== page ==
And he and I are at the zoo.
I’m always the one who wants to come here
Before he leaves for the summer with his dad.
“I don’t want to go to the zoo,” he says as we’re leaving the house,
But I don’t give him a choice.
The impervious rhythms of the animals
Are a comfort to me.
He likes the sharks and
The giraffes and
Buying lunch in the cafeteria and
Cotton candy from a cart,
And a small toy from the gift shop.
Today we were watching the snow monkeys when my
Chest tightened up like a drawstring.
Nine weeks, he’ll be gone.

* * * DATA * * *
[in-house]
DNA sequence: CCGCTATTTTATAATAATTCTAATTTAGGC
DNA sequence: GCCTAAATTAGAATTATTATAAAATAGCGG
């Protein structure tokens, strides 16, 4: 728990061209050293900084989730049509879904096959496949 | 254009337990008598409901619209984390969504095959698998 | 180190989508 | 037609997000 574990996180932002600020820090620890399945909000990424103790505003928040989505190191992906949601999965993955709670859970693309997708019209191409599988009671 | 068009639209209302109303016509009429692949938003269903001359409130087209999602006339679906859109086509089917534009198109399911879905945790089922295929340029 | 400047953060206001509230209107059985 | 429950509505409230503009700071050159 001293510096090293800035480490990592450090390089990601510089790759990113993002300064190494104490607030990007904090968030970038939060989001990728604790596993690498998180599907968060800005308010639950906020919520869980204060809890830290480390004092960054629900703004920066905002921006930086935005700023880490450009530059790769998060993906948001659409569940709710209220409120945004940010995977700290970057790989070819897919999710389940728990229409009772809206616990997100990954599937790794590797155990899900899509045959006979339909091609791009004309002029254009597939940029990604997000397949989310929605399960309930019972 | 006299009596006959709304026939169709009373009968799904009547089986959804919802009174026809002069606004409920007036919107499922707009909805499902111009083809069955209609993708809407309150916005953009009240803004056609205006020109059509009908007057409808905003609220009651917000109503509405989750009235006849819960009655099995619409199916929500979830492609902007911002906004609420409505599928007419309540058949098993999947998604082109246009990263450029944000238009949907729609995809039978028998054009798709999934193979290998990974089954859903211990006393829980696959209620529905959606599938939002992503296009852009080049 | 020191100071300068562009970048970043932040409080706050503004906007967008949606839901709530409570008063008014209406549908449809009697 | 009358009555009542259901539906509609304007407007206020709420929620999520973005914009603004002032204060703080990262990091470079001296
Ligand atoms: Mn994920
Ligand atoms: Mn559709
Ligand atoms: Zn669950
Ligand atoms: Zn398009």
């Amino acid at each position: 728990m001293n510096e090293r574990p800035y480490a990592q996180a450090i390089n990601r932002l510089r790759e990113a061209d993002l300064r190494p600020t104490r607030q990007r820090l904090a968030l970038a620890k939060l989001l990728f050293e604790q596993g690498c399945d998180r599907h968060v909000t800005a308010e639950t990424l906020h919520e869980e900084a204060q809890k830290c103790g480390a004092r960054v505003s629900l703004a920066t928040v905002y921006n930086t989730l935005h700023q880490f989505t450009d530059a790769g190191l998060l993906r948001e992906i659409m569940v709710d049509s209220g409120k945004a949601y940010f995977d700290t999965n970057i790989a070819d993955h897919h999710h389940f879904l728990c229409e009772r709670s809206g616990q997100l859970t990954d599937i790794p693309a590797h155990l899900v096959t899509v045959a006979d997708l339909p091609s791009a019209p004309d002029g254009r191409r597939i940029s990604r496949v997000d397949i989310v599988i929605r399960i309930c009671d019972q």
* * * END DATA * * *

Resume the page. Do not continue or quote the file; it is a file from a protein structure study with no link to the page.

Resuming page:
The gestation period of a dog.
Today driving here, I thought
There must be other mothers who put their
Kids on airplanes for the summer,
Who dread the last days of the school year
(“Any fun plans for summer?” people ask.)
Who take extra pictures and videos,
Who think melodramatically:
“What if he dies while he’s gone?”
“I suppose he could die here with me, too.”
I say cheerily,
“You’re going to have so much fun this summer!”
As a tear tracks down my face.
And he will.
He’s got his life over there, too.
I don’t share much in it,
And that’s okay.
He’s not mine, really, anyway.
It soothes me to think that
He’s a child of God out in the world,
And I’m one of his guides.
Among my many duties,
I take him places like the zoo,
And let other people take him places
On airplanes even.